Fonts are a core part of the system and are necessary in order to represent text on a display.
Font installation in Gentoo is handled much like other distributions. It can be as easy as copying the font file into the proper directory. Other methods, such as fontconfig are also possible.
When installing fonts on a local basis, each user can create a .local/share/fonts directory in their home directory. This directory can then be filled with font files:
mkdir -p ~/.local/share/fonts
cp ~/Downloads/Inconsolata.otf ~/.local/share/fonts
Historically, the ~/.fonts directory was used to store fonts on a per-user basis. The modern equivalent is ~/.local/share/fonts.
Check in a few applications to see if the newly copied font has been made available. A terminal emulator or an office program should work nicely for this purpose.
System administrators (those with root privileges) can copy fonts into the system's /usr/share/fonts directory. This will make fonts available to any user on the system.
cp /home/larry/Downloads/Inconsolata.otf /usr/share/fonts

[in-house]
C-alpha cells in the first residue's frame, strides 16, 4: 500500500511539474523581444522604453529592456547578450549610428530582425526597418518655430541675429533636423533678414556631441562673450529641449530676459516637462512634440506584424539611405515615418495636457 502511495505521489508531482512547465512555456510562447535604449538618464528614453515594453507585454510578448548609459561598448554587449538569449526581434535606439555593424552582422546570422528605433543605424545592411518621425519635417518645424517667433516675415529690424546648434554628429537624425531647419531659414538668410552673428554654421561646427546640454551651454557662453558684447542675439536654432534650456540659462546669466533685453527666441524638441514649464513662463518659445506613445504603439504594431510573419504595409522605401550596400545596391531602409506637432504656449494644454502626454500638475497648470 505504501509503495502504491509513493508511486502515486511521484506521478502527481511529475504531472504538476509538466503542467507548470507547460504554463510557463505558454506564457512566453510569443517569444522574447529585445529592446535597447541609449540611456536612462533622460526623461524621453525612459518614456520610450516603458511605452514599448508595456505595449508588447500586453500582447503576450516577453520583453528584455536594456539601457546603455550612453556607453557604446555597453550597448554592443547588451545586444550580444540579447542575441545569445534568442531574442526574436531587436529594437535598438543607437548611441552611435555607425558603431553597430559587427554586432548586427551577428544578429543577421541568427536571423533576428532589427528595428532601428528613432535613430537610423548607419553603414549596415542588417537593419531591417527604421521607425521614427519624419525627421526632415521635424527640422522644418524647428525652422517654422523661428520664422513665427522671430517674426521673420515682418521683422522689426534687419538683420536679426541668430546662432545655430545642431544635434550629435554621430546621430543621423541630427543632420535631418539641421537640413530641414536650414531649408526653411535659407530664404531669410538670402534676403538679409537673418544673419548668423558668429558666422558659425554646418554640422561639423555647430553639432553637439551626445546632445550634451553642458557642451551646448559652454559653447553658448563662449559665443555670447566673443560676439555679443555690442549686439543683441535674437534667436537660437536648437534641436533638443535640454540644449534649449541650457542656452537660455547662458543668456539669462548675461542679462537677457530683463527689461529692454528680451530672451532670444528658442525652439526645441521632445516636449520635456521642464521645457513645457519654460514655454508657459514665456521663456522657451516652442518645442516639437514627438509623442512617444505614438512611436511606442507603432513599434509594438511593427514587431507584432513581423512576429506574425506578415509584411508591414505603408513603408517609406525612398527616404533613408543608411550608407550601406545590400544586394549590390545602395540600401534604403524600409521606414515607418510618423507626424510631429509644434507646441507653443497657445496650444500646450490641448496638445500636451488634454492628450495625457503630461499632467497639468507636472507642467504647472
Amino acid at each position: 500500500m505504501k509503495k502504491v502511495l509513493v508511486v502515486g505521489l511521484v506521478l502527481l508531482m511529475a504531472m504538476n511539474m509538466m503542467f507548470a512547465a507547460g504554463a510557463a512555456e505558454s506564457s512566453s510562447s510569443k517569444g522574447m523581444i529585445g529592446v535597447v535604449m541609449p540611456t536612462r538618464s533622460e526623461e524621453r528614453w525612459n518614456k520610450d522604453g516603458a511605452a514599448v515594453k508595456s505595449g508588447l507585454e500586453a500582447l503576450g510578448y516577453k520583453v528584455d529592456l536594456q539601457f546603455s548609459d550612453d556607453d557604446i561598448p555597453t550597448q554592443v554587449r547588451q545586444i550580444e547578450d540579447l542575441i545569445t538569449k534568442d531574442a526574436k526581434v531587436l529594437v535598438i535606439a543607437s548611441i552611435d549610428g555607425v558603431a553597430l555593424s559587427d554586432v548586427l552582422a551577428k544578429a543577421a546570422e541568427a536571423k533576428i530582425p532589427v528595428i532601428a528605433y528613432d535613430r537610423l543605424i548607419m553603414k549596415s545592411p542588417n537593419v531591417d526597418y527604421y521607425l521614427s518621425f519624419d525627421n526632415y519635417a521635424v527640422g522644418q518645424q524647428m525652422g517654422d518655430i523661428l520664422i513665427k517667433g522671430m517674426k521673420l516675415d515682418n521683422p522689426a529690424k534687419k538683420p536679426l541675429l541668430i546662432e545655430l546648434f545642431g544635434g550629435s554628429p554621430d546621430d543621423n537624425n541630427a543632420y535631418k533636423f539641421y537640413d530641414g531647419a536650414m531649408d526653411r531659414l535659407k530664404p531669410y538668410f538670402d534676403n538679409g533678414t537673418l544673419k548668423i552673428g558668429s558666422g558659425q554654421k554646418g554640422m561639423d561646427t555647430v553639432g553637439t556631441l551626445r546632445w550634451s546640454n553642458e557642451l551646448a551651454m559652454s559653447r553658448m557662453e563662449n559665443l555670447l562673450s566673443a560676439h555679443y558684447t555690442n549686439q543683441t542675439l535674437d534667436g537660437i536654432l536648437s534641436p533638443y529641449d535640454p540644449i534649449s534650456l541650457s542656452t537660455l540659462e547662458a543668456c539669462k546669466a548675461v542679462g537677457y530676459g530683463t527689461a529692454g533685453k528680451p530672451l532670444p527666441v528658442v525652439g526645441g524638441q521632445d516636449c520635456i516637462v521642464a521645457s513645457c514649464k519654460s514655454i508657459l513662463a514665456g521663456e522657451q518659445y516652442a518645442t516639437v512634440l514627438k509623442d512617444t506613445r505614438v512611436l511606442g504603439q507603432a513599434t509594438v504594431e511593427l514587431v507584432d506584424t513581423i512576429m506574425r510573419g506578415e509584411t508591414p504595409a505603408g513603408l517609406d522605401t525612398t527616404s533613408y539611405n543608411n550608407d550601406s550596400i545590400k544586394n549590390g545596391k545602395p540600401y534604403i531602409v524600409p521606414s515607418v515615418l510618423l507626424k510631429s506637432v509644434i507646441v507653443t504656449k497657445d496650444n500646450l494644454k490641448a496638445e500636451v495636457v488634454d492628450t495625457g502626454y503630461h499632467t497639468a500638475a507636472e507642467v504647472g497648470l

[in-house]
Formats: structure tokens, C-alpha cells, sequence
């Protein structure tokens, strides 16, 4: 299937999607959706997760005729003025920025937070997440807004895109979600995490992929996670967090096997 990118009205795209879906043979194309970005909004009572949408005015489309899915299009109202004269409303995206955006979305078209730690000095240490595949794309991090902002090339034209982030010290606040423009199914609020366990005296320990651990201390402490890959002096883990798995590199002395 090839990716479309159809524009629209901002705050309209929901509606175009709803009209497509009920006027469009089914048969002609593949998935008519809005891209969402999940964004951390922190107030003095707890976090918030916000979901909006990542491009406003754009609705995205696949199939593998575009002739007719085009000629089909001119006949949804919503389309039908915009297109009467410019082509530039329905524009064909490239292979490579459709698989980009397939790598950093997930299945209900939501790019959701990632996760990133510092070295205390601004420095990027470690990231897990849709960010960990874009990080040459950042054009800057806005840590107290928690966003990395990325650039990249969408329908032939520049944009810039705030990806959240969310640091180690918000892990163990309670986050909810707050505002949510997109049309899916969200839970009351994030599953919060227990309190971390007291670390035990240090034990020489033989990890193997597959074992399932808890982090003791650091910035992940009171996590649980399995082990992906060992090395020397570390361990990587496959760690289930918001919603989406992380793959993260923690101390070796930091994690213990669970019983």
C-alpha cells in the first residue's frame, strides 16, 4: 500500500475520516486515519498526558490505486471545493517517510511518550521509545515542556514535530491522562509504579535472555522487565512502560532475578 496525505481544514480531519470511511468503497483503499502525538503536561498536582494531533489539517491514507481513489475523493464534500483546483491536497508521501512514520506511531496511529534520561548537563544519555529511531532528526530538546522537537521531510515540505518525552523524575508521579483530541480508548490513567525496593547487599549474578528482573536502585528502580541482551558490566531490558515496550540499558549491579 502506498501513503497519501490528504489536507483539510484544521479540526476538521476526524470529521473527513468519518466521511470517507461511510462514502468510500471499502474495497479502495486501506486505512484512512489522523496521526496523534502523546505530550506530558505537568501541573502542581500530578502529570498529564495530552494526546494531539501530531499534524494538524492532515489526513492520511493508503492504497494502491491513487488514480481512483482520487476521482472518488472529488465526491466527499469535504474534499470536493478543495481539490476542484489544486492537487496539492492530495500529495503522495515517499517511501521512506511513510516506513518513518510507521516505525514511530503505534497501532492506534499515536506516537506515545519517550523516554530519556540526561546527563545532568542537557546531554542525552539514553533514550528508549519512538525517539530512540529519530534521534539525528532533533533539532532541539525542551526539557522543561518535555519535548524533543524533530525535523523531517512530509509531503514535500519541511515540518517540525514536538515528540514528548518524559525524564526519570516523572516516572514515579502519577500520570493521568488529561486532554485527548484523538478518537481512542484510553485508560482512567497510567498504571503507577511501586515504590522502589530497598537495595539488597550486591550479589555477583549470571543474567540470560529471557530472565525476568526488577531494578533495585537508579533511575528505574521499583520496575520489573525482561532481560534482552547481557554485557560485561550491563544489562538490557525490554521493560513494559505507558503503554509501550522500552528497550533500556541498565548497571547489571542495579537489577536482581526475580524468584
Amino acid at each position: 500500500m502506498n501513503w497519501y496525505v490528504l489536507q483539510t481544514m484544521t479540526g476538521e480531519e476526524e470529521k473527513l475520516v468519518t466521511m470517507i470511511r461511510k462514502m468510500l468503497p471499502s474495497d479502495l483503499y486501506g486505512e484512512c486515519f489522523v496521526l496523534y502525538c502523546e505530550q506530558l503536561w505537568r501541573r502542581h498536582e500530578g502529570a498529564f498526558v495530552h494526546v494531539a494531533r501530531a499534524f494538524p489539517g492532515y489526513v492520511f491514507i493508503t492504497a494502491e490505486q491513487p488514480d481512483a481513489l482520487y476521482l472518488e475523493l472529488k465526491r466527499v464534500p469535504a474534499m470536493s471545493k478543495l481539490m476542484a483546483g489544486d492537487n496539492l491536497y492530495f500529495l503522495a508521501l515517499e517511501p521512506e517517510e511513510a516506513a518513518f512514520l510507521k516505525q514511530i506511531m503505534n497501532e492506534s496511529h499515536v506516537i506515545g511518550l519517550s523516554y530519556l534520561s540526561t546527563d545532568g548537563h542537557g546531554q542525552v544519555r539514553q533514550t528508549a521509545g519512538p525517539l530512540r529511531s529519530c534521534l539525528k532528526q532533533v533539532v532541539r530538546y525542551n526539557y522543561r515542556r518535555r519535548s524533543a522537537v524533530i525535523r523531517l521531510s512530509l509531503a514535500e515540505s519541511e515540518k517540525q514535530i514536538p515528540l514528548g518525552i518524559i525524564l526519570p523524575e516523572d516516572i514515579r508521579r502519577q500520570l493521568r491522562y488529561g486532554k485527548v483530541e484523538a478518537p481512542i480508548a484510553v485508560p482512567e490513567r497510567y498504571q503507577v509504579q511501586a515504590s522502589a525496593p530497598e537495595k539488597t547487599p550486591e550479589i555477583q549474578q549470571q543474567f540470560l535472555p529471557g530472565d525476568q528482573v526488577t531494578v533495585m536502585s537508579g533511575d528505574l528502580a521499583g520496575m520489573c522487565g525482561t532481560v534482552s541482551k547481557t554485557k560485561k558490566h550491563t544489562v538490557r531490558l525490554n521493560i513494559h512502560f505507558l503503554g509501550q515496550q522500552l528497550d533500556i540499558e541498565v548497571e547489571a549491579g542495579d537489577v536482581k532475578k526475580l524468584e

In order to use a specific font in the console, set the consolefont variable in /etc/conf.d/consolefont to the name of a file found in /usr/share/consolefonts/ (without the .psfu.gz suffix).
Next, verify that the consolefont service is in the boot runlevel:
rc-update -v show | grep consolefont
If no runlevel is displayed for consolefont, then add it to the proper level:
rc-update add consolefont boot
If you need bigger fonts and more modern looking fonts for HD screens you should install media-fonts/terminus-font. It has fonts with sizes from 12 to 32 pixels.
To configure fonts for use in graphical applications, see Fontconfig.
- About Picking fonts in the Fontconfig docs
- Localization/Guide/The_Euro_symbol — how to display the Euro symbol (€) for the console and in X.
- Sakaki's EFI Install Guide